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When actions are taken to manage a flood and damage to crops occurs as a result, who does a farmer claim against?

A recent case before the Land Tribunal (Robert Lindley Ltd v East Riding of Yorkshire Council [2016] UKUT 6 (LC) (11 January 2016) dealt with this question.
The facts of this case related to flooding in the festive period 3 years ago. It was agreed between the parties that the damage to the crop occurred sometime between 28th December and 31st December 2012. The parties disagreed over who was liable to compensate the farmer.
From 24th December 2012 the Environment Agency provided pumps which were used to divert flood waters away from the village but which resulted in the farmer’s field being flooded and causing damage to the crop. On 28th December the local authority chaired a multi-agency meeting to discuss the best way of managing the flood. On 2nd January the Council took over supervision of the pumps supplied by the Environment Agency.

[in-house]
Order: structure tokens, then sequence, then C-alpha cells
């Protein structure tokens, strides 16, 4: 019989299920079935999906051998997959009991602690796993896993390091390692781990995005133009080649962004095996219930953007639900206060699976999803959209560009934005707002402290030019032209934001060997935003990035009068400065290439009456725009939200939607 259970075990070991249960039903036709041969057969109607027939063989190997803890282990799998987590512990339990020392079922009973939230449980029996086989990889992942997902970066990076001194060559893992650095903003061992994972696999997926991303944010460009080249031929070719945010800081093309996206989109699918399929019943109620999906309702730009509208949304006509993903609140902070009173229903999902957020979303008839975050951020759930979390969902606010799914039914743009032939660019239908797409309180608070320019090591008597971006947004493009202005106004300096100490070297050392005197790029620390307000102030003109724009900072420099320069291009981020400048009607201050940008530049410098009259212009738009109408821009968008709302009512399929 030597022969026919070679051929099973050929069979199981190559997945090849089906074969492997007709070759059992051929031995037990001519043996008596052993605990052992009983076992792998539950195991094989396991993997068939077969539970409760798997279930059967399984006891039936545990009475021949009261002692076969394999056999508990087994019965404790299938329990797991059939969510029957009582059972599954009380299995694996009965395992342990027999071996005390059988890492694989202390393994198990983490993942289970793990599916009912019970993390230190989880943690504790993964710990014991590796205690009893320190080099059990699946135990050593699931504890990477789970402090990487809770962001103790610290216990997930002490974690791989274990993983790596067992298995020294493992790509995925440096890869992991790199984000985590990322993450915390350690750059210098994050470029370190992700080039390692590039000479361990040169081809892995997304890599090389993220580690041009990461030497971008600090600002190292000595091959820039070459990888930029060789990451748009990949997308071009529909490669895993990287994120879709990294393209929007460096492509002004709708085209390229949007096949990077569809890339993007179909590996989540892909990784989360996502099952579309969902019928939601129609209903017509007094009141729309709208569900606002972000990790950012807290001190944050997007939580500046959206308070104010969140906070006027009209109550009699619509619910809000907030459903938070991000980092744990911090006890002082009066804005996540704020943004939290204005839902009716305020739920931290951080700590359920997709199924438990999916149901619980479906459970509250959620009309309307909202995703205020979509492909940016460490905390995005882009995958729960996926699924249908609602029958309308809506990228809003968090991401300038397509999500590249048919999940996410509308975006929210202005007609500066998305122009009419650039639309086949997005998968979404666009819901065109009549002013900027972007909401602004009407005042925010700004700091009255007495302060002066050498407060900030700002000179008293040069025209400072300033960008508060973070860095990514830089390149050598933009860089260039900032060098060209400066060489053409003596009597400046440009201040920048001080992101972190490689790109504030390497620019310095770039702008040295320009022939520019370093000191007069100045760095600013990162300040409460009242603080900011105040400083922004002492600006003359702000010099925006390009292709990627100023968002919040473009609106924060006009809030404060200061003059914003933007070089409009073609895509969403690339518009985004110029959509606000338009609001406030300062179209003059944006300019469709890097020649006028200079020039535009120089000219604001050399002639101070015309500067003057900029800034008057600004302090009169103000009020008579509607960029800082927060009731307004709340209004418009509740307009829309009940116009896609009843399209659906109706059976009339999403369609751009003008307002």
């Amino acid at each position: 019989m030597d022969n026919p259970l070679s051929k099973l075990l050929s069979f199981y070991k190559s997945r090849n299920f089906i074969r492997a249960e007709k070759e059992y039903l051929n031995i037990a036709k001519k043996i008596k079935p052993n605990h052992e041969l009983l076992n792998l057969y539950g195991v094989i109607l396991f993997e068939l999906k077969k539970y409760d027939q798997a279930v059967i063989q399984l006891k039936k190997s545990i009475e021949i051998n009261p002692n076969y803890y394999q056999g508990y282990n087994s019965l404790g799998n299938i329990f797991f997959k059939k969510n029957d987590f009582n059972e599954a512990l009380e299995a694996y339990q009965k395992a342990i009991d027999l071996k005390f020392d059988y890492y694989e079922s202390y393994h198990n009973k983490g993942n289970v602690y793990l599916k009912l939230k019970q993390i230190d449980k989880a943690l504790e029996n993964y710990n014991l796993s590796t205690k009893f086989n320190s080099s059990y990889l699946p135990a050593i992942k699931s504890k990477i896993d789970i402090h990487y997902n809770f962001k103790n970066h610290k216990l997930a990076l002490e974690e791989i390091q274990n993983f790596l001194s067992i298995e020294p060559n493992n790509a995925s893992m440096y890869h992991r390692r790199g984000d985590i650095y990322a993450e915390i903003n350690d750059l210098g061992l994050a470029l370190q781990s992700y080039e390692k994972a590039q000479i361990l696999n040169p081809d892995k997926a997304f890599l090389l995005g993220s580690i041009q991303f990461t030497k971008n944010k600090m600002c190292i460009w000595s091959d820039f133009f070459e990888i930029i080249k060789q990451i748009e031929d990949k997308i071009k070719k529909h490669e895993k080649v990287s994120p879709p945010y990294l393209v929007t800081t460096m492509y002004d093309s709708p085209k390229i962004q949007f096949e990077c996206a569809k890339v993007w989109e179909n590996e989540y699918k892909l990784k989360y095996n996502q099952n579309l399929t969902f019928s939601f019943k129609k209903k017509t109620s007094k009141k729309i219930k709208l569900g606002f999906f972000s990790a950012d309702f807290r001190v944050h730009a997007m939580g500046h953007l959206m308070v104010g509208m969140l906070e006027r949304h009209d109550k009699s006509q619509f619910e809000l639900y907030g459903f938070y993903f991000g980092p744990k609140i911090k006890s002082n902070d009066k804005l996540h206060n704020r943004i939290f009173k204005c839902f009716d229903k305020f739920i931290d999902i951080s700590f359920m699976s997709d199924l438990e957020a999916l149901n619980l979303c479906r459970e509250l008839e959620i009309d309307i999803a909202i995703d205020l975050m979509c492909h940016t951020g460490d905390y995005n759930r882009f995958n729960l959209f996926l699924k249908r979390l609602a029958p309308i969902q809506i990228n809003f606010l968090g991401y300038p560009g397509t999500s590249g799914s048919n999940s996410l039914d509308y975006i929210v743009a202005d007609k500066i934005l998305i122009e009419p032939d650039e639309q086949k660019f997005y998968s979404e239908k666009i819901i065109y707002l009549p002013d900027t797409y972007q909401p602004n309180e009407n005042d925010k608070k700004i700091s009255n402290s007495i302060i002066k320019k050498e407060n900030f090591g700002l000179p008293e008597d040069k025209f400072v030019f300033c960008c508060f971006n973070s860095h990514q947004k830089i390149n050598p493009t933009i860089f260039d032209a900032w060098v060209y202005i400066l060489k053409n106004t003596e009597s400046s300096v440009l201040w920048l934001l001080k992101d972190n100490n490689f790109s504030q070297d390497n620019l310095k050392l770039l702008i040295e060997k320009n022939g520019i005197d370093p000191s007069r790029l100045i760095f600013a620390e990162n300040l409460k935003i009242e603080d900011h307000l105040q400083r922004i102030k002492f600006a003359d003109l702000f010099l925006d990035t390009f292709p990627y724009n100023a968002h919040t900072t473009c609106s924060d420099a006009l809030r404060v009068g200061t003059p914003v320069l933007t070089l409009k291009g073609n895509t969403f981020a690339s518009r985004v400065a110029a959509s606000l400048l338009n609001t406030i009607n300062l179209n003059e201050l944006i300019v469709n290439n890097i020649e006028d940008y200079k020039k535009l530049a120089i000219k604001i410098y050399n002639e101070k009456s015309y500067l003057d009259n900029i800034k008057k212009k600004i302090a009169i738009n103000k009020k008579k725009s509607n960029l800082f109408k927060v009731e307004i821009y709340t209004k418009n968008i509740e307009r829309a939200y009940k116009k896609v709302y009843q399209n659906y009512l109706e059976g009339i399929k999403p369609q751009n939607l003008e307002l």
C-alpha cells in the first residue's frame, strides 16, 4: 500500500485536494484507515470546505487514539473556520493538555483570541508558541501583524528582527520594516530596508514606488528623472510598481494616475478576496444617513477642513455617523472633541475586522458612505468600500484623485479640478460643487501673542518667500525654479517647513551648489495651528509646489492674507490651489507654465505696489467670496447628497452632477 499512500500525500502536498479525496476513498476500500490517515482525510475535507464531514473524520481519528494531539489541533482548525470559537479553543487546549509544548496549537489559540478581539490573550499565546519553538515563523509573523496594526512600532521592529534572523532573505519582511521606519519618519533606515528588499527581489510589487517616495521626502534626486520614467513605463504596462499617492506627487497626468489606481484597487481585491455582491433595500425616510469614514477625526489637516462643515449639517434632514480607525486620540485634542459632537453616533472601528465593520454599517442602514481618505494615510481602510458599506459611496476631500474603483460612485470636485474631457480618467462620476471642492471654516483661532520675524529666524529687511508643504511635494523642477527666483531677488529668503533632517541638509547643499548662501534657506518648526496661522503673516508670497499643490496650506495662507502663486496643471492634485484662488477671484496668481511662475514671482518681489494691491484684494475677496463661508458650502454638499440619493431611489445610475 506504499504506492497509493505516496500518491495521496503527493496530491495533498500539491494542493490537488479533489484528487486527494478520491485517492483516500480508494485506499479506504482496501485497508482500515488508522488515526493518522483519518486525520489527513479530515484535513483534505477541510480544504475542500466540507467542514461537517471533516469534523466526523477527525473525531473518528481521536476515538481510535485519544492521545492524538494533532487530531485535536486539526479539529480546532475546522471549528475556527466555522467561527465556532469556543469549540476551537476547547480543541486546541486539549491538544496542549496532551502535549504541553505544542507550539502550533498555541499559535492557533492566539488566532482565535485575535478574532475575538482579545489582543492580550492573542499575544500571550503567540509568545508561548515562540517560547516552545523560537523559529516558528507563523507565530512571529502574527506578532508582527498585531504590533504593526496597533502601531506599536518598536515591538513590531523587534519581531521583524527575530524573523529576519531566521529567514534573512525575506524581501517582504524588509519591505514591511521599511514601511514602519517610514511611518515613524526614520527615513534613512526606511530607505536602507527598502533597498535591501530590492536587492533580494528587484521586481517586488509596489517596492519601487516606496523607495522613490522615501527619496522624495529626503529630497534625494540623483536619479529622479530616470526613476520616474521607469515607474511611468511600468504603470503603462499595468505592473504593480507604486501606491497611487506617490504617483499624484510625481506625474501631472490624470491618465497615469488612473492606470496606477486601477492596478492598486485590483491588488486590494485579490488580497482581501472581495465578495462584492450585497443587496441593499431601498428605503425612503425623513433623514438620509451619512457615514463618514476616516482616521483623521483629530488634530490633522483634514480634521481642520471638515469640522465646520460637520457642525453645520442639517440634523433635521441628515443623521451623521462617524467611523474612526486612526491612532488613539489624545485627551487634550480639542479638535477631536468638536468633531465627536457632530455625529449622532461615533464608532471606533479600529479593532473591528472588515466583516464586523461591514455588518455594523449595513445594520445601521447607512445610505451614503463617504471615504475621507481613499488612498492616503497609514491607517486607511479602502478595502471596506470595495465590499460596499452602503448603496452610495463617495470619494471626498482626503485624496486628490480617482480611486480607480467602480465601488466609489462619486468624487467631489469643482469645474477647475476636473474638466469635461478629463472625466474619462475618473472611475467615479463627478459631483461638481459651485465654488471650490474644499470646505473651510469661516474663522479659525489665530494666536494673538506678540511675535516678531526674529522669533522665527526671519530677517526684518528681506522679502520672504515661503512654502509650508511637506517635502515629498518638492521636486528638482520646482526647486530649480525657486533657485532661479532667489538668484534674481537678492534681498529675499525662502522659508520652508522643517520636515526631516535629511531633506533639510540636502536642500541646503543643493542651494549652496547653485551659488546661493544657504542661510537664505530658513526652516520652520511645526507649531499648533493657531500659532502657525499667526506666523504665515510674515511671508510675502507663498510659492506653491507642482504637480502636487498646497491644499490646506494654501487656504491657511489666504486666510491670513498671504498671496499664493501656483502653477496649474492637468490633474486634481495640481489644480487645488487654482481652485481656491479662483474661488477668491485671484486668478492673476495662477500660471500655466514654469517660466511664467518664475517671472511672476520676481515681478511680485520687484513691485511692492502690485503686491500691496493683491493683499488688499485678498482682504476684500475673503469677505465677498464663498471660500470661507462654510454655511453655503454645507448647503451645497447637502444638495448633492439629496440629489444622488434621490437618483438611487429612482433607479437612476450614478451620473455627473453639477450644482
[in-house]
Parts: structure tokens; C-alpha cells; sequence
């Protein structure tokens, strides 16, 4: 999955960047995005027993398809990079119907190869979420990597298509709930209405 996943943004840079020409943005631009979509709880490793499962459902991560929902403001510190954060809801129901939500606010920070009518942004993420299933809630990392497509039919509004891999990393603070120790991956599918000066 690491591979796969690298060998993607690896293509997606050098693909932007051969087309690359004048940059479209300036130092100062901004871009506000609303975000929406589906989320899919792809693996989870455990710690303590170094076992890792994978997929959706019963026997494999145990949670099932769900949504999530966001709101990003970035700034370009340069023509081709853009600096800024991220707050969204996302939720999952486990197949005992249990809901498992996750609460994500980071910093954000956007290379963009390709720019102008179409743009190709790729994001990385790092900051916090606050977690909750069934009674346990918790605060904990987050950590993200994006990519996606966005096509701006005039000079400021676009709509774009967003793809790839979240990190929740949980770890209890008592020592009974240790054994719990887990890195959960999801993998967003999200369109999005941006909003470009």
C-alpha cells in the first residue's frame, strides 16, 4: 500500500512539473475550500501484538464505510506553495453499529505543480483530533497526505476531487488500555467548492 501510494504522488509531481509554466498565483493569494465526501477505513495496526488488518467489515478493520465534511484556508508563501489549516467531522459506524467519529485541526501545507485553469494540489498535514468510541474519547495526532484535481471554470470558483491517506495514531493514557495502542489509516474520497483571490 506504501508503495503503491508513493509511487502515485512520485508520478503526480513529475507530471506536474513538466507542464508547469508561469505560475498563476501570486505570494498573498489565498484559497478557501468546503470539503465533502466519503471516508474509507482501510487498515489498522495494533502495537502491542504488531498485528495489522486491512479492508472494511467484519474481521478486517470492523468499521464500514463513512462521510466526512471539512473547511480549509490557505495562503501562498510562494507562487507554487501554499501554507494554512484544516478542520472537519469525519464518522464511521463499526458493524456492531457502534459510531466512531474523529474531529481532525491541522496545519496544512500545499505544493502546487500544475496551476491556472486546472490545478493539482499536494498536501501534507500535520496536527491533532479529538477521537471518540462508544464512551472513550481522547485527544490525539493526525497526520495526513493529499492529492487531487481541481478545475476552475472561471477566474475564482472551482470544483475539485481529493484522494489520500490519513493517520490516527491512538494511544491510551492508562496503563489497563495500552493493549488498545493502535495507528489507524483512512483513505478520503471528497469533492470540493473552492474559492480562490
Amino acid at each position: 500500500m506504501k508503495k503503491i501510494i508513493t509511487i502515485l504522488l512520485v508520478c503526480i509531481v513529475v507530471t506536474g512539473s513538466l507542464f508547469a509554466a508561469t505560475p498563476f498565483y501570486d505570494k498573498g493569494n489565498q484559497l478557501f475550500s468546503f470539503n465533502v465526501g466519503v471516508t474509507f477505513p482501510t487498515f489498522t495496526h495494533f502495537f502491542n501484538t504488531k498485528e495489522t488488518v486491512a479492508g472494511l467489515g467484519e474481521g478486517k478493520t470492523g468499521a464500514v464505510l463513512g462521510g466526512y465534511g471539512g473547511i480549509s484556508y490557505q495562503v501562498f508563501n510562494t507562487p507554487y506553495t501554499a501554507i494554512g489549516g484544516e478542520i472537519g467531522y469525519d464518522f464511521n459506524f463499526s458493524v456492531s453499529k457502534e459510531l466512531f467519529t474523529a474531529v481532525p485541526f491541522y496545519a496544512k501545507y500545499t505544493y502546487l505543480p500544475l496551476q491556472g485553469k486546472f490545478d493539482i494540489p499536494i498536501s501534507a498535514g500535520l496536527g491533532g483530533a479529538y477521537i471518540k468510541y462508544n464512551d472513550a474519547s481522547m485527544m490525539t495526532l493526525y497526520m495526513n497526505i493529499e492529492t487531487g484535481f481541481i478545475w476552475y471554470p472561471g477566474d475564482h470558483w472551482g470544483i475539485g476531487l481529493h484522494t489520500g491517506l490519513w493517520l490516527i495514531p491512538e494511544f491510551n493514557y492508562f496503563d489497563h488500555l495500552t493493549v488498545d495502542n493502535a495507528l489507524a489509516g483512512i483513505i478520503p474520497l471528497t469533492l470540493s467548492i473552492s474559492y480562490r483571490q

The Council argued that until 2nd January responsibility lay with the Environment Agency or the local fire authority. The farmer argued that the Council was the lead local flood authority and as such other agencies were just assisting and that the Council was liable for the entire duration of the flood and therefore liable during the time period during which the crop was damaged.
The Tribunal decided that the Council was liable under sections 14 and 14a of the Land Drainage Act 1991. The Council was the lead local flood authority and as such anything done by the Environment Agency or other agencies was done on its behalf.